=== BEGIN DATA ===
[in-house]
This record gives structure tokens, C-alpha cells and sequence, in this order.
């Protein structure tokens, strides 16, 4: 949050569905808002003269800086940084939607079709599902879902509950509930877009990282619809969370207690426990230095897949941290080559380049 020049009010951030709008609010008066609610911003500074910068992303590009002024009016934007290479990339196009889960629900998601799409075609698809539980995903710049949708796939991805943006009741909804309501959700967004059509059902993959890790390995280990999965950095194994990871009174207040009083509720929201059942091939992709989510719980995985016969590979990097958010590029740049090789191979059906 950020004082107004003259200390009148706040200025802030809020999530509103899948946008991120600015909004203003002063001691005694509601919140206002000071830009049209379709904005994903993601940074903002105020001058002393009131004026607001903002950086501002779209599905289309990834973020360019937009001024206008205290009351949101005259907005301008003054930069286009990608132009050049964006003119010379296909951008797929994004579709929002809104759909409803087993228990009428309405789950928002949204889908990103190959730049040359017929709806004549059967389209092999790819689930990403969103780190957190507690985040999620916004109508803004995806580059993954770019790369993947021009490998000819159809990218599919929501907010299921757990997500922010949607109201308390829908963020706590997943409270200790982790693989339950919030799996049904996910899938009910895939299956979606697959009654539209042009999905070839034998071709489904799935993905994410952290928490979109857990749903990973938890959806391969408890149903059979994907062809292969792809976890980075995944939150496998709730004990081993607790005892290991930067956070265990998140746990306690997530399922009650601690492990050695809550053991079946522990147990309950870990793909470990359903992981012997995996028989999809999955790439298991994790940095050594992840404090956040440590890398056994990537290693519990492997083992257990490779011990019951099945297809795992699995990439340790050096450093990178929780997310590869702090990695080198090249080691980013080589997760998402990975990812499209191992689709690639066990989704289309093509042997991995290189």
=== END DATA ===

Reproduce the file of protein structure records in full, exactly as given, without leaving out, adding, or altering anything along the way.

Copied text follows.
[in-house]
This record gives structure tokens, C-alpha cells and sequence, in this order.
């Protein structure tokens, strides 16, 4: 949050569905808002003269800086940084939607079709599902879902509950509930877009990282619809969370207690426990230095897949941290080559380049 020049009010951030709008609010008066609610911003500074910068992303590009002024009016934007290479990339196009889960629900998601799409075609698809539980995903710049949708796939991805943006009741909804309501959700967004059509059902993959890790390995280990999965950095194994990871009174207040009083509720929201059942091939992709989510719980995985016969590979990097958010590029740049090789191979059906 950020004082107004003259200390009148706040200025802030809020999530509103899948946008991120600015909004203003002063001691005694509601919140206002000071830009049209379709904005994903993601940074903002105020001058002393009131004026607001903002950086501002779209599905289309990834973020360019937009001024206008205290009351949101005259907005301008003054930069286009990608132009050049964006003119010379296909951008797929994004579709929002809104759909409803087993228990009428309405789950928002949204889908990103190959730049040359017929709806004549059967389209092999790819689930990403969103780190957190507690985040999620916004109508803004995806580059993954770019790369993947021009490998000819159809990218599919929501907010299921757990997500922010949607109201308390829908963020706590997943409270200790982790693989339950919030799996049904996910899938009910895939299956979606697959009654539209042009999905070839034998071709489904799935993905994410952290928490979109857990749903990973938890959806391969408890149903059979994907062809292969792809976890980075995944939150496998709730004990081993607790005892290991930067956070265990998140746990306690997530399922009650601690492990050695809550053991079946522990147990309950870990793909470990359903992981012997995996028989999809999955790439298991994790940095050594992840404090956040440590890398056994990537290693519990492997083992257990490779011990019951099945297809795992699995990439340790050096450093990178929780997310590869702090990695080198090249080691980013080589997760998402990975990812499209191992689709690639066990989704289309093509042997991995290189």